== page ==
Conservative manifesto keeps ambition to reduce immigration to the tens of thousands #ConservativeManifesto
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Migration Watch UK is an independent and non-political think tank chaired by Lord Green of Deddington, a former Ambassador to Saudi Arabia. The Vice Chairman is Mr Alp Mehmet, MVO, a former Ambassador to Iceland. We have a distinguished Advisory Council from diverse professions as business, academia, medicine, law, politics and journalism. To read more about our Advisory Council see here.
We believe that sustainable levels of properly managed immigration are of distinct benefit to our society. Many migrants make a valuable contribution to our society in terms of both their skills and experience. Britain also has a long history of welcoming genuine refugees which must continue; nowadays those granted protection comprise only about 10% of net immigration.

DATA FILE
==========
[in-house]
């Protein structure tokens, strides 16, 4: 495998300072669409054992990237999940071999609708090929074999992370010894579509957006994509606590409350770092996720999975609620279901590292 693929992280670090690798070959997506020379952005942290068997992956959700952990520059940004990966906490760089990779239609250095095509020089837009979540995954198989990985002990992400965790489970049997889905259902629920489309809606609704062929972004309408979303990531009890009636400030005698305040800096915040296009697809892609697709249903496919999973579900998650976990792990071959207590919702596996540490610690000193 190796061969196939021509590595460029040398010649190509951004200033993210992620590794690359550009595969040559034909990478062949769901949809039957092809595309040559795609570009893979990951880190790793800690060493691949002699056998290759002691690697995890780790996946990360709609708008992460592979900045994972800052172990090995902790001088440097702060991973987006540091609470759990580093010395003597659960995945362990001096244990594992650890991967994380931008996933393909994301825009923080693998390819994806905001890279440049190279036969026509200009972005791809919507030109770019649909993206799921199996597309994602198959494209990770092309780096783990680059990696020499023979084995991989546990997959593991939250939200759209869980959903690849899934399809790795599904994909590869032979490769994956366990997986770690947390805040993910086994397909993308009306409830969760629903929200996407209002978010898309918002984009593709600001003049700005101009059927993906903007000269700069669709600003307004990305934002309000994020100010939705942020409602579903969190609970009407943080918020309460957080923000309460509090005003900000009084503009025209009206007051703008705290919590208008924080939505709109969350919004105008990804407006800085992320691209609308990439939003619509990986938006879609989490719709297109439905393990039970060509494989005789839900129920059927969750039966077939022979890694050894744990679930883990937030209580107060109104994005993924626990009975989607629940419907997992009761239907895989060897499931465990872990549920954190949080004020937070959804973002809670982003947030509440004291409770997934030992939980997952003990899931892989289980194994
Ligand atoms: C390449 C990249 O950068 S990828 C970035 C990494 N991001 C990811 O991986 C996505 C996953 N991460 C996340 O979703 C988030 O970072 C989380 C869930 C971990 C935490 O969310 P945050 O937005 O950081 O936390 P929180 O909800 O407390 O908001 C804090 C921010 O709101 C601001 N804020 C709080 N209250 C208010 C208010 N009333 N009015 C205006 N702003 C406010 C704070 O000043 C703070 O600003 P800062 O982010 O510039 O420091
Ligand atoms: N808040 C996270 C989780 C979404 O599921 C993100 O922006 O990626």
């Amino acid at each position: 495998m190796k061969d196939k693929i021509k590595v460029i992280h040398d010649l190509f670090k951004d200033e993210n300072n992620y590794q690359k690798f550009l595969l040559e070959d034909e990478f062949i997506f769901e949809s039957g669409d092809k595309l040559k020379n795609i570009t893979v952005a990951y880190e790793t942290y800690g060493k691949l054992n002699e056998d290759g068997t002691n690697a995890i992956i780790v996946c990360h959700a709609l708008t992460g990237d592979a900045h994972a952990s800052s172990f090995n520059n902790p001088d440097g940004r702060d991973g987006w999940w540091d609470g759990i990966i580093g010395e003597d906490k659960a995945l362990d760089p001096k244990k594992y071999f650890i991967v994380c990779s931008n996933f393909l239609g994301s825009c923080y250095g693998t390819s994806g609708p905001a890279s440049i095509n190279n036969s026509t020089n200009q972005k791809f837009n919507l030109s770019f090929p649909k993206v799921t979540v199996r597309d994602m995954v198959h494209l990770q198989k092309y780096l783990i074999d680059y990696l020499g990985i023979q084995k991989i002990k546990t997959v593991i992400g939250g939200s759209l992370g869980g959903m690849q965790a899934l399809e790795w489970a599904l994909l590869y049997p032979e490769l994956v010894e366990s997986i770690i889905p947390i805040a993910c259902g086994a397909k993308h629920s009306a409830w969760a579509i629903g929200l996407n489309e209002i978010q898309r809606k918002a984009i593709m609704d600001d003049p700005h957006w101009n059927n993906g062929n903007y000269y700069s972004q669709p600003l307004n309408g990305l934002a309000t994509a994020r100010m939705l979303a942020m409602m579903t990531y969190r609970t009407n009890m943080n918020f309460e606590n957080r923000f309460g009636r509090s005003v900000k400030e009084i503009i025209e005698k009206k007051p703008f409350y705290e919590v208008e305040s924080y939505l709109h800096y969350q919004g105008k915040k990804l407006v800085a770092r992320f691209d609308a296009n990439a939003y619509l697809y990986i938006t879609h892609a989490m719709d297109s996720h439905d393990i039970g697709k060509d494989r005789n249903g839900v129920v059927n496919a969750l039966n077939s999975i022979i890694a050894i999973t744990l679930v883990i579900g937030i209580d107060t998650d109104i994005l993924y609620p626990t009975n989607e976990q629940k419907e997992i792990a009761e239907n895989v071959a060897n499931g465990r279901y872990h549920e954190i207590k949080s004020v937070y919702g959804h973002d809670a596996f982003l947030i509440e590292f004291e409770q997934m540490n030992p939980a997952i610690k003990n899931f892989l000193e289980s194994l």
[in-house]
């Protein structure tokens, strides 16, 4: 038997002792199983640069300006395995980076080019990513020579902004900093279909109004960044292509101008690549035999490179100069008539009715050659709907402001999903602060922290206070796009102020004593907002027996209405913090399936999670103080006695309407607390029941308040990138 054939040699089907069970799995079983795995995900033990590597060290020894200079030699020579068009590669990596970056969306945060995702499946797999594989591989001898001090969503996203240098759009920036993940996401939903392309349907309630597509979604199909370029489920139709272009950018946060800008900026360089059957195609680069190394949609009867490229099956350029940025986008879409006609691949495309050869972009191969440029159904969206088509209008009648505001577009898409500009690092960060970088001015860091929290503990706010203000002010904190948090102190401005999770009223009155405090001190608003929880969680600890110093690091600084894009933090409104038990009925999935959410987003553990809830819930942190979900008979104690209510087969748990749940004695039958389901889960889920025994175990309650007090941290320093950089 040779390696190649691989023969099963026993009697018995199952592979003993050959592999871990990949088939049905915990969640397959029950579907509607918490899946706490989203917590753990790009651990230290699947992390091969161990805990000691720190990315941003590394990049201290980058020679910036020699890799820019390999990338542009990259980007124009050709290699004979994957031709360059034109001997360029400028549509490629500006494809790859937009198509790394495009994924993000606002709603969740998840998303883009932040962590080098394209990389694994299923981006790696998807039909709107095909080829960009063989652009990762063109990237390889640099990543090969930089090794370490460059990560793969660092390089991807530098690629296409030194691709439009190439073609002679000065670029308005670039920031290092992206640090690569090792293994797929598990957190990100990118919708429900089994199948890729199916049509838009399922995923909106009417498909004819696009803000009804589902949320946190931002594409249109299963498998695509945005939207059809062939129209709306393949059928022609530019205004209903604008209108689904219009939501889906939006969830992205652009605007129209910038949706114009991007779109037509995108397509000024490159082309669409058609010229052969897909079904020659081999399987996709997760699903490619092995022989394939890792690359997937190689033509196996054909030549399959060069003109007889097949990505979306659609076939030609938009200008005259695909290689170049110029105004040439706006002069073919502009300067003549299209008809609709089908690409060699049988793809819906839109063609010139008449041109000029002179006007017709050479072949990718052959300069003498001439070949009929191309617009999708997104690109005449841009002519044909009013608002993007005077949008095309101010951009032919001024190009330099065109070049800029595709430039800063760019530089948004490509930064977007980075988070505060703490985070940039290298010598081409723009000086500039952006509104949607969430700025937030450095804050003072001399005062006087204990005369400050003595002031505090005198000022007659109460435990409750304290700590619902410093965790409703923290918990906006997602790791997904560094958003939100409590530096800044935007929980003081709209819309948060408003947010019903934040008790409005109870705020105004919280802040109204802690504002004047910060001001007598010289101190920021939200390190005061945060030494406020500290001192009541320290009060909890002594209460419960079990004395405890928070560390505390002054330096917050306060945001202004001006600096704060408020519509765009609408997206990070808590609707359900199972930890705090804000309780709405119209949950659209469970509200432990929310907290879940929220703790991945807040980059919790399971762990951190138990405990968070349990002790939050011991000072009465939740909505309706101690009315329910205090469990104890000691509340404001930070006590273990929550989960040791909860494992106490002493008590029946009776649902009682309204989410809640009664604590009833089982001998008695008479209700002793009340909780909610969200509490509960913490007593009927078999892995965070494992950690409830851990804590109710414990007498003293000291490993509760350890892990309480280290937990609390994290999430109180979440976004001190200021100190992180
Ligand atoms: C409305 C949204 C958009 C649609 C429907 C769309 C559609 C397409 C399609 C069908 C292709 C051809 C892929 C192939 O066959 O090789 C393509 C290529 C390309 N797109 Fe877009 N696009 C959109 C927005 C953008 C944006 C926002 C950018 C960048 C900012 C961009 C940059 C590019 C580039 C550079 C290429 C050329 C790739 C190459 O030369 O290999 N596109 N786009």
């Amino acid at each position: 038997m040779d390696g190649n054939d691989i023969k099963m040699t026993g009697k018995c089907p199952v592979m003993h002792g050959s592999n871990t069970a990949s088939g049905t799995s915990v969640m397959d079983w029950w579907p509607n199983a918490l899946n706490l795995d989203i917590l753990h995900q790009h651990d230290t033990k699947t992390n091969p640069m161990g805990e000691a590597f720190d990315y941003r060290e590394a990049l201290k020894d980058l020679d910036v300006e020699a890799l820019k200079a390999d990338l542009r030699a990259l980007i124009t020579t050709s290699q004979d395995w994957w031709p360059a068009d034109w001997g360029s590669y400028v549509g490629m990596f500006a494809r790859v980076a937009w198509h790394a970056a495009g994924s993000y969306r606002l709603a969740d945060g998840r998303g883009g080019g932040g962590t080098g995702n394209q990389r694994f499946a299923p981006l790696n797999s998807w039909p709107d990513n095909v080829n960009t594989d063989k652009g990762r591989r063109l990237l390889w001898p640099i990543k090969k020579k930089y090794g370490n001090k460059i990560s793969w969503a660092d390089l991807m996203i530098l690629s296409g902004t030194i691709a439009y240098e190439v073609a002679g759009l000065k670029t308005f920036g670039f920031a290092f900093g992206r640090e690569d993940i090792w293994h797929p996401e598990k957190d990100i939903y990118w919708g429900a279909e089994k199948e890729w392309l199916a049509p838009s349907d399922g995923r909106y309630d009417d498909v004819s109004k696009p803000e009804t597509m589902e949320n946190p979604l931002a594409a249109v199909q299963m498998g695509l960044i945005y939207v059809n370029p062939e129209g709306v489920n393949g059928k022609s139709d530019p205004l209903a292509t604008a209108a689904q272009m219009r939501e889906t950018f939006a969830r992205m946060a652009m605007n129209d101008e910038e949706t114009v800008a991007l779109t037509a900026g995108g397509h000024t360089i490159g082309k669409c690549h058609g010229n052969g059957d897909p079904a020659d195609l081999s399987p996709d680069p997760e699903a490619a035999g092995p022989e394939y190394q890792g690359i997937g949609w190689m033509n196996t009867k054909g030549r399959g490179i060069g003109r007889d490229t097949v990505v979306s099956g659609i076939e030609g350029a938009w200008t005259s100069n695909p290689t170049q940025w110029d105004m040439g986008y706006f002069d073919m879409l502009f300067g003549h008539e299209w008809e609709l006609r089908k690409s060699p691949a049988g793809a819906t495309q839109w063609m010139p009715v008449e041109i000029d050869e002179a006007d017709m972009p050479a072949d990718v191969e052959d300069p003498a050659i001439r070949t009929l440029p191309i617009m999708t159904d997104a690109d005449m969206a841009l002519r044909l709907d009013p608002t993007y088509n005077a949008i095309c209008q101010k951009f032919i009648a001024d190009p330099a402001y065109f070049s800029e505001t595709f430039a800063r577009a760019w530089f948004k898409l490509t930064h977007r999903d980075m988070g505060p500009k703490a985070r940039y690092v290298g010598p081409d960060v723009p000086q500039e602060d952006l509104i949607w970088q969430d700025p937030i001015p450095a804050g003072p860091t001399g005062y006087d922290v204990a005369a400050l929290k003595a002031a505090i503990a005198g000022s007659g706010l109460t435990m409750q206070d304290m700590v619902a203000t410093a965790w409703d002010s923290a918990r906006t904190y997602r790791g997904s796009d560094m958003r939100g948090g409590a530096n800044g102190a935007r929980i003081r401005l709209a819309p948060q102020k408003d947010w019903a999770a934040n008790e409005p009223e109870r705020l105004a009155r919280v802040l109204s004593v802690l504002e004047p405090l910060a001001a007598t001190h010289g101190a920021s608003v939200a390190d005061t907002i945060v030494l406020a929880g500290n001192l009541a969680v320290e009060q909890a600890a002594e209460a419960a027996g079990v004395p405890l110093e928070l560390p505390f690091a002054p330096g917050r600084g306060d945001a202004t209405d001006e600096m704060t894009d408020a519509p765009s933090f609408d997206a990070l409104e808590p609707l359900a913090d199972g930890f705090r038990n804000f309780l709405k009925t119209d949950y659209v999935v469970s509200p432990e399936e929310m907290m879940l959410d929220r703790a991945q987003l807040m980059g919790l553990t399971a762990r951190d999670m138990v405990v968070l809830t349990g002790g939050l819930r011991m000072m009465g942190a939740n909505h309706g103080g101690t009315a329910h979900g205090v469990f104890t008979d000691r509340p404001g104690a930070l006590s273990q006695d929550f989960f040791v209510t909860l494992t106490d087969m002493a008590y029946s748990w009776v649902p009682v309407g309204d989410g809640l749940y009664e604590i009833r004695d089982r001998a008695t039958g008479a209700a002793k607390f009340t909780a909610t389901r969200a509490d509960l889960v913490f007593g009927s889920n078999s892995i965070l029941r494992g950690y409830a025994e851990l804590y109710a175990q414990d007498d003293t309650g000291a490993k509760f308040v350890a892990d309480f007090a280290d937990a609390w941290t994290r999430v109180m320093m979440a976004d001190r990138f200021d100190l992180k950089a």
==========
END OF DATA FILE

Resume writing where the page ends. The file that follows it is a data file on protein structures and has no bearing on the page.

At present immigration is neither sustainable nor well managed. In 2013 net migration was 212,000 and the latest ONS statistics project that our population will reach 70 million by 2027, 60% due directly or indirectly to immigration.
You can find out more about this issue in What is the problem, and What can be done. Key statistics can be found here [hyperlink to Key Briefing Papers section which does not yet exist]. If you would like to support us see the page What can you do.
Our purpose is to monitor developments, conduct research, and provide the public with full and accurate facts placed in their proper context. We also make recommendations for policy.
Since its formation in September 2008 we have provided research for the Cross Party Group on Balanced Migration led by Frank Field MP (Labour) and Nicholas Soames MP (Conservative). Details of the Group and their proposals can be found at www.balancedmigration.org
Unlike most organisations in this field, we receive no funds from the government in any form and have no intention of seeking any. As we are not a membership organisation, we rely on donations of whatever our supporters can afford, as well as on subscriptions to our papers (at a cost of £25 per year) from those who would like to have hard copies of our papers.
Revised March 2015